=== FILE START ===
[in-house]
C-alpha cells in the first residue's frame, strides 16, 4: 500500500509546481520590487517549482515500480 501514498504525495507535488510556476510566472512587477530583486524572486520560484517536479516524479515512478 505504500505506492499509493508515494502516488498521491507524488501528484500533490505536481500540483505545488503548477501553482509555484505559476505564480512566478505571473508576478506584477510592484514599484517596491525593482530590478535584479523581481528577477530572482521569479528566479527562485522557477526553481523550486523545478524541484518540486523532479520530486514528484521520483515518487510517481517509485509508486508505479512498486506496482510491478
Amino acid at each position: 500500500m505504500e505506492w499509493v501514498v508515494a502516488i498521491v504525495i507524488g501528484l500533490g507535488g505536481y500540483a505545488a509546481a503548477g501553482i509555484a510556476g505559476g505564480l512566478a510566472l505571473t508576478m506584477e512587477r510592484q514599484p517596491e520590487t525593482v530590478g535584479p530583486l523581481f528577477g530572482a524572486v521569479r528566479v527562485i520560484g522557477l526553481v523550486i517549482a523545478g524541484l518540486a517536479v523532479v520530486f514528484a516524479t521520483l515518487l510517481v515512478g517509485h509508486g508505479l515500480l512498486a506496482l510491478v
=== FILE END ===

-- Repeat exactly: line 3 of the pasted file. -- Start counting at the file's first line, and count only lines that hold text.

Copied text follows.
Amino acid at each position: 500500500m505504500e505506492w499509493v501514498v508515494a502516488i498521491v504525495i507524488g501528484l500533490g507535488g505536481y500540483a505545488a509546481a503548477g501553482i509555484a510556476g505559476g505564480l512566478a510566472l505571473t508576478m506584477e512587477r510592484q514599484p517596491e520590487t525593482v530590478g535584479p530583486l523581481f528577477g530572482a524572486v521569479r528566479v527562485i520560484g522557477l526553481v523550486i517549482a523545478g524541484l518540486a517536479v523532479v520530486f514528484a516524479t521520483l515518487l510517481v515512478g517509485h509508486g508505479l515500480l512498486a506496482l510491478v